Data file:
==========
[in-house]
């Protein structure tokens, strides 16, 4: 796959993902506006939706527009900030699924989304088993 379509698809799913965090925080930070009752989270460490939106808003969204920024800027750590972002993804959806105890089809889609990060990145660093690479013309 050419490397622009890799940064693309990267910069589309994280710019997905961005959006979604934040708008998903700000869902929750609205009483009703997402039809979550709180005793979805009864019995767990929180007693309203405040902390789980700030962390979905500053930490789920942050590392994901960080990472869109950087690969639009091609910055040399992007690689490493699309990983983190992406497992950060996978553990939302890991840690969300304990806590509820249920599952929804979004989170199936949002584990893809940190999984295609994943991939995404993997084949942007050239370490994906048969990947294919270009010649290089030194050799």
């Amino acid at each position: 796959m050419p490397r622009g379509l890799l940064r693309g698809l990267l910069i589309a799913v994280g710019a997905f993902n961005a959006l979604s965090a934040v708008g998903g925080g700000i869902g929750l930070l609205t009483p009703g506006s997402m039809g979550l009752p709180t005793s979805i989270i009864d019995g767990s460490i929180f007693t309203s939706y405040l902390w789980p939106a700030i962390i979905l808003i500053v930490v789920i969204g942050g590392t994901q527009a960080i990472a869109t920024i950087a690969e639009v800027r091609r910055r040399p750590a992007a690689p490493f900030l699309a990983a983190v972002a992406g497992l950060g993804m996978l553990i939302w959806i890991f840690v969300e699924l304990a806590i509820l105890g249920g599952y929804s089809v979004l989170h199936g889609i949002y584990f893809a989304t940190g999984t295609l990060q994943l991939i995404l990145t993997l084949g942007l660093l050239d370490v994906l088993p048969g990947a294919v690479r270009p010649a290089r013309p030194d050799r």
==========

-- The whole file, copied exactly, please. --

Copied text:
[in-house]
């Protein structure tokens, strides 16, 4: 796959993902506006939706527009900030699924989304088993 379509698809799913965090925080930070009752989270460490939106808003969204920024800027750590972002993804959806105890089809889609990060990145660093690479013309 050419490397622009890799940064693309990267910069589309994280710019997905961005959006979604934040708008998903700000869902929750609205009483009703997402039809979550709180005793979805009864019995767990929180007693309203405040902390789980700030962390979905500053930490789920942050590392994901960080990472869109950087690969639009091609910055040399992007690689490493699309990983983190992406497992950060996978553990939302890991840690969300304990806590509820249920599952929804979004989170199936949002584990893809940190999984295609994943991939995404993997084949942007050239370490994906048969990947294919270009010649290089030194050799």
């Amino acid at each position: 796959m050419p490397r622009g379509l890799l940064r693309g698809l990267l910069i589309a799913v994280g710019a997905f993902n961005a959006l979604s965090a934040v708008g998903g925080g700000i869902g929750l930070l609205t009483p009703g506006s997402m039809g979550l009752p709180t005793s979805i989270i009864d019995g767990s460490i929180f007693t309203s939706y405040l902390w789980p939106a700030i962390i979905l808003i500053v930490v789920i969204g942050g590392t994901q527009a960080i990472a869109t920024i950087a690969e639009v800027r091609r910055r040399p750590a992007a690689p490493f900030l699309a990983a983190v972002a992406g497992l950060g993804m996978l553990i939302w959806i890991f840690v969300e699924l304990a806590i509820l105890g249920g599952y929804s089809v979004l989170h199936g889609i949002y584990f893809a989304t940190g999984t295609l990060q994943l991939i995404l990145t993997l084949g942007l660093l050239d370490v994906l088993p048969g990947a294919v690479r270009p010649a290089r013309p030194d050799r």